LACONIA — A jury Thursday found an Alton man guilty of being criminally reckless when he blew a powdered substance off his hands in the presence of a local police officer.
The jurors returned the guilty verdict in Belknap Superior Court on a charge of felony reckless conduct against Eric Weil, 50, of 6 Gilmans Corner Road.
The jury of six men and six women deliberated for three hours before reaching the verdict at mid-afternoon, capping a 3½-day trial.
Weil was accused of blowing a powdered substance — later analyzed to be fentanyl — in the direction of Officer Jameson Fellows who, along with two other officers, had gone to Weil’s home to remove a house guest who had been found using drugs.
Weil had taken Jason Levesque, a man with a history of drug use, into his home as a favor to Levesque’s father. Weil told Levesque he could stay as long as he worked and stayed off drugs.
Once the jury foreman announced the verdict, and after asking both prosecution and defense attorneys, Judge James D. O’Neill III tentatively said Weil’s sentencing for the end of next week. Reckless conduct is a Class B felony which is potentially punishable by a 3½- to seven-year prison term.
On Thursday morning the jury heard the prosecution and defense attorneys delivered their closing arguments. Assistant Belknap County Attorney Adam Woods said ample evidence had been presented during the trial to prove Weil’s guilt. But defense attorney Harry Starbranch said his client was a Good Samaritan who did nothing to justify being put on trial.
Starbranch said the prosecution’s case relied heavily on the evidence given by Fellows, whose recollection he argued, was unreliable.
“Officer Fellows exaggerates,” the attorney told the jury in reference to Fellows’ testimony that the powdered substance Weil blew off his hands was “a cloud of death.”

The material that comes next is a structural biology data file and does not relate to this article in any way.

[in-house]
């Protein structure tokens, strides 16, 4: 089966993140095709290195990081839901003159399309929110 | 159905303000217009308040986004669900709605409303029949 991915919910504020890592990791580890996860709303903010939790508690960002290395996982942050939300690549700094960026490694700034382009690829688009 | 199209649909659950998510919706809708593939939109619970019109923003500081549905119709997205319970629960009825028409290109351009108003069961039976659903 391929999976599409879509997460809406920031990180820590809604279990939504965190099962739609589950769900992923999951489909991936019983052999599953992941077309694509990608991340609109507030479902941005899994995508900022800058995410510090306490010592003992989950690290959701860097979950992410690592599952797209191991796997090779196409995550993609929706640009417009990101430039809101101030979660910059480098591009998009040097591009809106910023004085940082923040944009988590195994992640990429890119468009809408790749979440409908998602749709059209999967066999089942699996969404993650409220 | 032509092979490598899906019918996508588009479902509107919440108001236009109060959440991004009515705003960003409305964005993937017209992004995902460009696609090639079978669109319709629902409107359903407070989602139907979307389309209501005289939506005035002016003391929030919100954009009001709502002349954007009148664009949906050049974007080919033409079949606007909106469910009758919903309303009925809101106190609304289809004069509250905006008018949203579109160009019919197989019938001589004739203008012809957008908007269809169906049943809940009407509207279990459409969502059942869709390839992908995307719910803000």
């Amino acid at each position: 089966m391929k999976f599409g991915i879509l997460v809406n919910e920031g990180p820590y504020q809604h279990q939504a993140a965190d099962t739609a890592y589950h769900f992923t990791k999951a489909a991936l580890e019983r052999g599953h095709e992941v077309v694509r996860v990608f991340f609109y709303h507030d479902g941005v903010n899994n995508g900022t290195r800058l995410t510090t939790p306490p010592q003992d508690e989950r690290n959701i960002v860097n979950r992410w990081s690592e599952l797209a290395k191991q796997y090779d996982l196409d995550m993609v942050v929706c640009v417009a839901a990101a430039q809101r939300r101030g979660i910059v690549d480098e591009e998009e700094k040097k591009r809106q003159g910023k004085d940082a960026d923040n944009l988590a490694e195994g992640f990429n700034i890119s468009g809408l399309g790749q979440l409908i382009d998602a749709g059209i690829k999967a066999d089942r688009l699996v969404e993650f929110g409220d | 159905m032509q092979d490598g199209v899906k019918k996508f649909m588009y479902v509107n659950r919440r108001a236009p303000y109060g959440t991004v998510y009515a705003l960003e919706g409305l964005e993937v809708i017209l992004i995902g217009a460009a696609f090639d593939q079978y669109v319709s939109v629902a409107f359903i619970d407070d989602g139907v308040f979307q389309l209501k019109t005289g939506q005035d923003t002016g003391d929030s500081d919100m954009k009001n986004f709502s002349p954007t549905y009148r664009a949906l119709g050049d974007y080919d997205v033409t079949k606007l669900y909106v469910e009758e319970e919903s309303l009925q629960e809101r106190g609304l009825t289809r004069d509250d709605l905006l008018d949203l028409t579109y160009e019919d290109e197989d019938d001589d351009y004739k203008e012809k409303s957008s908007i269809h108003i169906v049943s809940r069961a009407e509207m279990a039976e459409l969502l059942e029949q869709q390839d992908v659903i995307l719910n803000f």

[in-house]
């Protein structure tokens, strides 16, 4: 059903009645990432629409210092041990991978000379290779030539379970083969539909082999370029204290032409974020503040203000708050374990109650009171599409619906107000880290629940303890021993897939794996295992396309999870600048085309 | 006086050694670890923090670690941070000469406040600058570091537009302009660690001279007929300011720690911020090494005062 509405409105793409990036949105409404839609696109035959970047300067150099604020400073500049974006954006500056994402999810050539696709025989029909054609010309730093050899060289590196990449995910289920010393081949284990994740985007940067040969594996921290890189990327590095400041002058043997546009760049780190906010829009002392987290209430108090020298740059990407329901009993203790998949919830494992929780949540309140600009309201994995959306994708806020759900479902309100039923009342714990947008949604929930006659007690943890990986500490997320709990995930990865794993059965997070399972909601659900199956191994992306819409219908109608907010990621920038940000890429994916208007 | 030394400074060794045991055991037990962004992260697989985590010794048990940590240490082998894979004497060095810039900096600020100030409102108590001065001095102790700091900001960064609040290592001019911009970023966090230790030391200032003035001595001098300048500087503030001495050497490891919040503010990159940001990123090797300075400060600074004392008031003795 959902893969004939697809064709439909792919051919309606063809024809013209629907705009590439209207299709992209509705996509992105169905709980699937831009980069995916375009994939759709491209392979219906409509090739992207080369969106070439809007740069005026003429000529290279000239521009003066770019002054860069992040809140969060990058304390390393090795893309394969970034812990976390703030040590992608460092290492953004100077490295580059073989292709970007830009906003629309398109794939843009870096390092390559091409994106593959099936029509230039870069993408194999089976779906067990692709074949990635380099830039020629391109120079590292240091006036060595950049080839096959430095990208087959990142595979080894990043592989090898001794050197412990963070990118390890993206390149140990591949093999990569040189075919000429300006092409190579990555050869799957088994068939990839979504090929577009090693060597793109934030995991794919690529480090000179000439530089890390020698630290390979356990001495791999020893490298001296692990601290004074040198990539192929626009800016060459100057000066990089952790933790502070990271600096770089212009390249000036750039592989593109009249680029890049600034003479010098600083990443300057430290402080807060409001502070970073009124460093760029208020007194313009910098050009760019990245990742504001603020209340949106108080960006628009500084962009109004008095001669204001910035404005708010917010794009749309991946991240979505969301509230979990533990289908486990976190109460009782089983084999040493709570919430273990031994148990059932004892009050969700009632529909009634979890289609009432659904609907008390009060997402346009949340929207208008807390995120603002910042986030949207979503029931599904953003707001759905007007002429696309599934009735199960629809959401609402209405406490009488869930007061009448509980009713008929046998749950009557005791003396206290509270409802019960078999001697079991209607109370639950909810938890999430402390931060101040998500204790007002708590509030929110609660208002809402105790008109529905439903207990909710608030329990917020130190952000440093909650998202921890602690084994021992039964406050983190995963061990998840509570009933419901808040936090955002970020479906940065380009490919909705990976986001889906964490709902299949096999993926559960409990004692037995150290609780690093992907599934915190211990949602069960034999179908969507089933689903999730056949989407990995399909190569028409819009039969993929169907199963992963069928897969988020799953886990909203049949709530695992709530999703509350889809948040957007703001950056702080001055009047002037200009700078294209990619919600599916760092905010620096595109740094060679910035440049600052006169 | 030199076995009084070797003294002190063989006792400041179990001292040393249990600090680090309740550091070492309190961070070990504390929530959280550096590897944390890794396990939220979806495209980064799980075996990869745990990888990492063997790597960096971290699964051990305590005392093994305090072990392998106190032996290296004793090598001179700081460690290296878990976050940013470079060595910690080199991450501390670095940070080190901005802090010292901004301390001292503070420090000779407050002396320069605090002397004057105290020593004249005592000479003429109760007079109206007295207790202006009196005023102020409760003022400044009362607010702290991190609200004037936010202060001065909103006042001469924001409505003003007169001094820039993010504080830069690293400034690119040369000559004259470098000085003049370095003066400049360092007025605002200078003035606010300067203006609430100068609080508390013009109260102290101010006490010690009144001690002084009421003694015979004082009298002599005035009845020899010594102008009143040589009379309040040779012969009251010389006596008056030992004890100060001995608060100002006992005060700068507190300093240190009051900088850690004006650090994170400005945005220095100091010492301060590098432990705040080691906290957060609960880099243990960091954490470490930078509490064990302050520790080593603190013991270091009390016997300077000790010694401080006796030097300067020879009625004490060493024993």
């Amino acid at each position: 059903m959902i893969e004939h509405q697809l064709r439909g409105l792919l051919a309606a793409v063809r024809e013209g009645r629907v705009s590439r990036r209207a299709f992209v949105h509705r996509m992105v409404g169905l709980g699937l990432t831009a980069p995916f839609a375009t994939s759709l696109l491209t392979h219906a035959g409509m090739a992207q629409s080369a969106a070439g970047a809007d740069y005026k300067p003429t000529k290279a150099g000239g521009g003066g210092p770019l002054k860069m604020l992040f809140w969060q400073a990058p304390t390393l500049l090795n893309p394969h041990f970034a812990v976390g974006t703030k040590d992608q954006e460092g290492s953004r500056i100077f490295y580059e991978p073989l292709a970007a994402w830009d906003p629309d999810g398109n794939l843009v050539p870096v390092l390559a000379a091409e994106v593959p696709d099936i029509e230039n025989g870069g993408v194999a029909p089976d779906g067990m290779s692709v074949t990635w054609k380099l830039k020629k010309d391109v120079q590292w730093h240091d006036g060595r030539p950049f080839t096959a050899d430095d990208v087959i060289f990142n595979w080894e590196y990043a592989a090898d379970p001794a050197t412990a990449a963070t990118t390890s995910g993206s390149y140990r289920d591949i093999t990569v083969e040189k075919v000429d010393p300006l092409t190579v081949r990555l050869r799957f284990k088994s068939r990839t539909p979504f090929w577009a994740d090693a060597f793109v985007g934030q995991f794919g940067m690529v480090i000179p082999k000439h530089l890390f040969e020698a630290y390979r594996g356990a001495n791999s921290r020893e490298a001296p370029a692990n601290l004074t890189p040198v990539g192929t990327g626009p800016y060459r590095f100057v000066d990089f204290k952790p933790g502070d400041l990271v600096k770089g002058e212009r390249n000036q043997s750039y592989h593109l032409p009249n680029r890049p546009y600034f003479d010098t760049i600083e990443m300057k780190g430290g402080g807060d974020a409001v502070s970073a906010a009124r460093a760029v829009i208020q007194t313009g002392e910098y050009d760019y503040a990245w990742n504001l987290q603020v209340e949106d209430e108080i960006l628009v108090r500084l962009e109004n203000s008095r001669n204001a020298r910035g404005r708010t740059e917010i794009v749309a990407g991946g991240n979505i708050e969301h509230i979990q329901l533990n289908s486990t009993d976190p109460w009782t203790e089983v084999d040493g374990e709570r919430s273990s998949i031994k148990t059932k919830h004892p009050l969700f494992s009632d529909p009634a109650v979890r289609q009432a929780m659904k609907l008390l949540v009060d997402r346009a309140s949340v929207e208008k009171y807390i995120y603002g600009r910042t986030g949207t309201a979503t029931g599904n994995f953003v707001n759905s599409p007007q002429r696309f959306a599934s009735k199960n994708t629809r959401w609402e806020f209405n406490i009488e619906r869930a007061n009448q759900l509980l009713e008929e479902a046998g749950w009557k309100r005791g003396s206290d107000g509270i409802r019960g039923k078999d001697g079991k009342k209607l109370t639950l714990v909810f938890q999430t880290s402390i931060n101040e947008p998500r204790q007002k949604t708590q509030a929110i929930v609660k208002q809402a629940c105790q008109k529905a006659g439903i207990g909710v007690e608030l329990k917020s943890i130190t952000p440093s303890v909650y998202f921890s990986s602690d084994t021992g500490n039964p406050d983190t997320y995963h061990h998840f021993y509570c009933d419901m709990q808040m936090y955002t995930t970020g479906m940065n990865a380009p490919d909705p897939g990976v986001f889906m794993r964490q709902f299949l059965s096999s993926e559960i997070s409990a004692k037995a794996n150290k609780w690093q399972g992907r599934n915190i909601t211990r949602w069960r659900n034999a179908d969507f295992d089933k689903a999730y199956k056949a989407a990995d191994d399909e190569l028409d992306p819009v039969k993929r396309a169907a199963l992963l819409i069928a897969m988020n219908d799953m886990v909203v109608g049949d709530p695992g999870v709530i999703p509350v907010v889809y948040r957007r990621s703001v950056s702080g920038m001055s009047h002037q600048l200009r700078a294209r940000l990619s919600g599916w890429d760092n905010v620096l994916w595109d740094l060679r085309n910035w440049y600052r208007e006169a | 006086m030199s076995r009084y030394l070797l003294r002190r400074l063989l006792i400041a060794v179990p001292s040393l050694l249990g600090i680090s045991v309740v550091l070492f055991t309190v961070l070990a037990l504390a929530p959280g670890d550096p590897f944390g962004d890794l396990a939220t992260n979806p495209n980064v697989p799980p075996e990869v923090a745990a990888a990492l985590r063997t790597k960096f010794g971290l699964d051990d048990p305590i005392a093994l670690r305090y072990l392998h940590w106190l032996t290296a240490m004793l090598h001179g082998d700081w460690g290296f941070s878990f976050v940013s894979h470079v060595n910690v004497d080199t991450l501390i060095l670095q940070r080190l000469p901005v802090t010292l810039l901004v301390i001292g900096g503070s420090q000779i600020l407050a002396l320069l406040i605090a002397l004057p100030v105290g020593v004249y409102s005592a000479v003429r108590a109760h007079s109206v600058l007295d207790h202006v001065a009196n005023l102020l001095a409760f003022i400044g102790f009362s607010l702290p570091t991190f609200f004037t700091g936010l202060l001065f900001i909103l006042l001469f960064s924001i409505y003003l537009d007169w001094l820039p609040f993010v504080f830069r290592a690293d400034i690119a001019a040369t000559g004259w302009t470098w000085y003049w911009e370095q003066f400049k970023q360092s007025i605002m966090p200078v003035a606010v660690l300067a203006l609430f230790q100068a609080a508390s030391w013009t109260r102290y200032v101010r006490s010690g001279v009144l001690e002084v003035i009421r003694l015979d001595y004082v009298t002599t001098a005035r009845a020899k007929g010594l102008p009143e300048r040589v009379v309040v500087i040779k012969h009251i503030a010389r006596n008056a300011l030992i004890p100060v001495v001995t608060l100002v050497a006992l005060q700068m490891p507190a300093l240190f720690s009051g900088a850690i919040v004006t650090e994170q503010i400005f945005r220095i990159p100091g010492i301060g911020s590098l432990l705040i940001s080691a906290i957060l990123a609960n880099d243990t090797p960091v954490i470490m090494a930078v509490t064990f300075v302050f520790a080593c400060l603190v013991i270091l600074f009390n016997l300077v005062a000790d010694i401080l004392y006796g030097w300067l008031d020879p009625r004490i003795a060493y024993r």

He also said the officer’s testimony that Weil had blown a “handful” of the powder off his hands in Fellows’ direction was also an exaggeration.
Starbranch also noted the exact nature of the substance was unknown until toxicology tests later identified it as fentanyl.
He said since none of the officers on the scene used precautions, like donning protective gloves or masks, it was reasonable to assume police did not fear that they would be coming into contact with anything hazardous. Furthermore, Starbranch said, since a doctor at Huggins Hospital saw no need for Fellows to be examined in the emergency room, that further showed the officer was not exposed to anything likely to cause death or serious injury.
But Woods said Weil had recklessly and needlessly endangered Fellows.
“Not only should this charge be brought, it must be brought,” the prosecutor emphasized to the jury.
He said Weil’s actions were an outgrowth of his agitated behavior at the scene, making the officers’ jobs more difficult.
“He can’t help himself. He keeps inserting himself into the situation,” said Woods.
He said Fellows reaction to the seeing the powdered dust being blown into the air was understandable. “He’s breathing in this powder which all his training taught him to avoid.”
He said what Weil did put Fellows in danger of death or serious injury, given that fentanyl is deadly, and further that Weil knew the danger that drugs pose.
“He put Officer Fellows at more risk than he should ever have to face,” Woods said.